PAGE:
SACRAMENTO (AP) — Only a fraction of the 70 California parks originally slated to close this summer because of budget cuts are likely to be shut down, a senior state parks official said Tuesday.
Agreements already are in place with federal and local government agencies to keep 11 of the parks operating, and negotiations are under way to rescue about 40 other parks on the list, said Michael Harris, acting chief deputy director for the state Department of Parks and Recreation.
"We are working feverishly," he told The Associated Press in an interview. "We may end up with 15 parks without anybody stepping forward."
The 70 parks make up about a quarter of the state's 278 parks, beaches and historic sites had been scheduled to close to save $11 million annually.
"We're still talking 70 that we can't afford to operate," Harris said after testifying before the Little Hoover Commission, a state watchdog agency. But he said he expects the parks will be run mainly through cooperation agreements with for-profit concessionaires and nonprofit organizations.
The 11 parks already taken off the closure list are being funded in a variety of ways. The National Park Service is taking over operation of three parks, while the city of Colusa has agreed to operate one nearby state recreation area.
A donor gave the state $300,000 to continue operating a fifth park, and there are similar arrangements with donors or other governments for the remainder.
Later, state parks spokesman Roy Stearns cautioned that only the 11 parks with firm operating agreements are in the clear.
"Another 35 show some promise," Stearns said. "That's a long way from having a clear indicator that most will remain open."
The department won permission last month to solicit private concessionaires to operate some parks currently slated for closure. The concessionaires would operate campgrounds, day-use areas, restrooms and educational kiosks.
About 83 organizations expressed interest in helping the department keep the parks operating in various ways, Stearns said.
Earlier this month, the nonpartisan Legislative Analyst's Office recommended a variety of ways to help keep the parks open. That included transferring park ownership to cities and counties, allowing private and nonprofit companies to operate parks, increasing entrance fees and expanding concession contracts.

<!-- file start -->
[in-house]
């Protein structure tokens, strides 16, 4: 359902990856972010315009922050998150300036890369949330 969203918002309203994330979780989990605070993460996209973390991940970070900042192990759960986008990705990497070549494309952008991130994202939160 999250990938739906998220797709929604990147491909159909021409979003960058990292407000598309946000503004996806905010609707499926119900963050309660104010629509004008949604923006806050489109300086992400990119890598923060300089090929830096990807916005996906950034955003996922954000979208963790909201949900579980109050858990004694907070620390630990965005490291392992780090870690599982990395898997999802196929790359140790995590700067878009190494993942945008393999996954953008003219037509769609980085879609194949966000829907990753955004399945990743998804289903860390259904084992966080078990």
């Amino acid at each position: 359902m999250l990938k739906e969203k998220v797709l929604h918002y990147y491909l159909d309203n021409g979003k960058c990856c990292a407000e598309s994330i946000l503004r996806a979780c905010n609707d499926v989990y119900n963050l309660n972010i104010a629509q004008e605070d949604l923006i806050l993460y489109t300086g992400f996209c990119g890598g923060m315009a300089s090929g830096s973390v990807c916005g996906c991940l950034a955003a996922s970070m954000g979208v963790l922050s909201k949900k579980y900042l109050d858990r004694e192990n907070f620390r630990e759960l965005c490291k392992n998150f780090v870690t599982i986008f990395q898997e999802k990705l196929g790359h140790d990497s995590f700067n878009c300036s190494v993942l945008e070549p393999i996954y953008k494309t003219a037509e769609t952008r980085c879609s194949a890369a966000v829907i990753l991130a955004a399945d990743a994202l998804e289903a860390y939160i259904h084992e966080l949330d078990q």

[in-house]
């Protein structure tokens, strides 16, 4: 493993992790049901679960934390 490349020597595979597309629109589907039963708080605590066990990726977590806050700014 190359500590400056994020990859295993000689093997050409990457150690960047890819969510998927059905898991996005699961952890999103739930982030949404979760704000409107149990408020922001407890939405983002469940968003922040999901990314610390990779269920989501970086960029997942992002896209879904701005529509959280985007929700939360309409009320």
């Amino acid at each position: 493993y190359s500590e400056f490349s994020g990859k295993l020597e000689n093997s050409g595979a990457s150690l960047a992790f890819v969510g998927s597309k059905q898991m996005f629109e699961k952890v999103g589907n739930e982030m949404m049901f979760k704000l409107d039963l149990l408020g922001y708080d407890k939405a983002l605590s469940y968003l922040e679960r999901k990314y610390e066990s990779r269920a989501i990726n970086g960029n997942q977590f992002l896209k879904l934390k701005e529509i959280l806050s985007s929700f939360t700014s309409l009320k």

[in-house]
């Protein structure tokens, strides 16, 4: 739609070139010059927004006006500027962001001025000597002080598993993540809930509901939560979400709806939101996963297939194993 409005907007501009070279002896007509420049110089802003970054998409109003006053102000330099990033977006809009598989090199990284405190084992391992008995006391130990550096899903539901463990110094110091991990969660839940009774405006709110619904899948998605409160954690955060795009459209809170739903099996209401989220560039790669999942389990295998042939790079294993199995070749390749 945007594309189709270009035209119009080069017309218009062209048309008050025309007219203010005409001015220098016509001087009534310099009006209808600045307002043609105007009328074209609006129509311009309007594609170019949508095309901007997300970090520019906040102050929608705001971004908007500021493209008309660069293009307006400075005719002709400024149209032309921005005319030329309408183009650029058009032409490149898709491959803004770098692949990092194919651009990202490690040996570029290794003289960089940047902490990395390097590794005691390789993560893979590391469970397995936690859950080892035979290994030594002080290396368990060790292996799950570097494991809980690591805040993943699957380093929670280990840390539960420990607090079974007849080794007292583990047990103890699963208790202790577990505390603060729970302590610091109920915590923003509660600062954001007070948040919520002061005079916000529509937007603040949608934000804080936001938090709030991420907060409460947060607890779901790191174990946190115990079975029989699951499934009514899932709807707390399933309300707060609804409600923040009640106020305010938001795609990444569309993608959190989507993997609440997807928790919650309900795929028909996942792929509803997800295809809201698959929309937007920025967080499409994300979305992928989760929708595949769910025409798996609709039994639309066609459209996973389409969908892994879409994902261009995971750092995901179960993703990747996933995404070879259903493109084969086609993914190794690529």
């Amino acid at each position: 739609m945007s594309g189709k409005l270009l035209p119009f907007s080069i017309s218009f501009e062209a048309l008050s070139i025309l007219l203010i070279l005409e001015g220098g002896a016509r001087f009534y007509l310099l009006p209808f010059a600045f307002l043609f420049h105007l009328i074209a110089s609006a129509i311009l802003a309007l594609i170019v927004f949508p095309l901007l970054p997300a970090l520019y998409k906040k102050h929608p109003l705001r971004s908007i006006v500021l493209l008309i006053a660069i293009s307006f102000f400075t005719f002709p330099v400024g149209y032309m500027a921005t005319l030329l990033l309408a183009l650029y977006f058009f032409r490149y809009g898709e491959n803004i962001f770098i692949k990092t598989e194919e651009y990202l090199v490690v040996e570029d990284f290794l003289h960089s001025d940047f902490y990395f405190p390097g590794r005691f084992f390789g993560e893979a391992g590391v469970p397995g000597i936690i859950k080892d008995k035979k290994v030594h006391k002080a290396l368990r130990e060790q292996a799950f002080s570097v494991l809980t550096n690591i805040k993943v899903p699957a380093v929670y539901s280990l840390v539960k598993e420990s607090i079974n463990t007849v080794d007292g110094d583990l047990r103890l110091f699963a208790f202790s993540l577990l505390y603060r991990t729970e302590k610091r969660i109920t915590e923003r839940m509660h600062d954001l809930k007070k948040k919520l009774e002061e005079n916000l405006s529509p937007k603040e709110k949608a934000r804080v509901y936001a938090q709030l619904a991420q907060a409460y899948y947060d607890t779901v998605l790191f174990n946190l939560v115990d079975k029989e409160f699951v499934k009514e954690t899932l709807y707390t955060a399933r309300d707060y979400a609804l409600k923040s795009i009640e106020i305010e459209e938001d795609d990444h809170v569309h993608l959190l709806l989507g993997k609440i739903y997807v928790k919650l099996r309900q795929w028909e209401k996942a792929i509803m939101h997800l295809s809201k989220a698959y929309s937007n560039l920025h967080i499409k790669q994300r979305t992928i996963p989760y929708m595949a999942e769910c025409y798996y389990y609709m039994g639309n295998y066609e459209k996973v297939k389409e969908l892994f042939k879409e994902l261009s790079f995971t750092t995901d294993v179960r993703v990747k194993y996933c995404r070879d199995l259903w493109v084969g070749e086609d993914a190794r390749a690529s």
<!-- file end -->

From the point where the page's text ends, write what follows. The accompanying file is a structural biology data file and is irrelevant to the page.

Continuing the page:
The analyst recommended the Legislature allow more private operators to take over parks, particularly as local governments struggle with their own budget deficits. While the state already contracts with businesses to run snack bars and operate boating marinas, contracting out the operations for an entire park would be a new venture for California.
Parks supporters and members of the commission said the department must foster the same sorts of cooperative and commercial agreements more broadly.
California has the nation's largest state parks system and draws 65 million visitors a year, which Harris said is more than the 50 million annual visitors to the state's top 10 theme parks combined.
Commission Vice Chairman Mitch Mitchell suggested the parks could mimic those theme parks by charging more money to visitors. Others said the department could rely more on volunteers, commercial advertising or public-private partnerships.
The long-term future of the parks is in paying their own way, Harris agreed — though how to do that remains unclear. Since the 1970s, he said the percentage of the parks' budget paid through general taxes has declined from 90 percent to 29 percent.
"That represents a tremendous shift for us," Harris said. "We need to reinvent ourselves. We need to accept that ... we are going to be increasingly dependent on what we raise ourselves."
However, the department has been unable to decide how that can be accomplished, he said. For instance, a consultant suggested the department turn historic buildings into lodging, Harris said, but at best that would help with 10 percent of the department's $300 million budget.
"Honestly, I'm not sure what the long-term answer is," Harris said.
Mitchell said the parks should form regional networks with local governments. Commissioner Marilyn Brewer said the parks should look to privatize more services.
"Concessionaires feel they could do it better for less money," Brewer told Harris. "In today's world, it's incumbent upon your department to be open to that."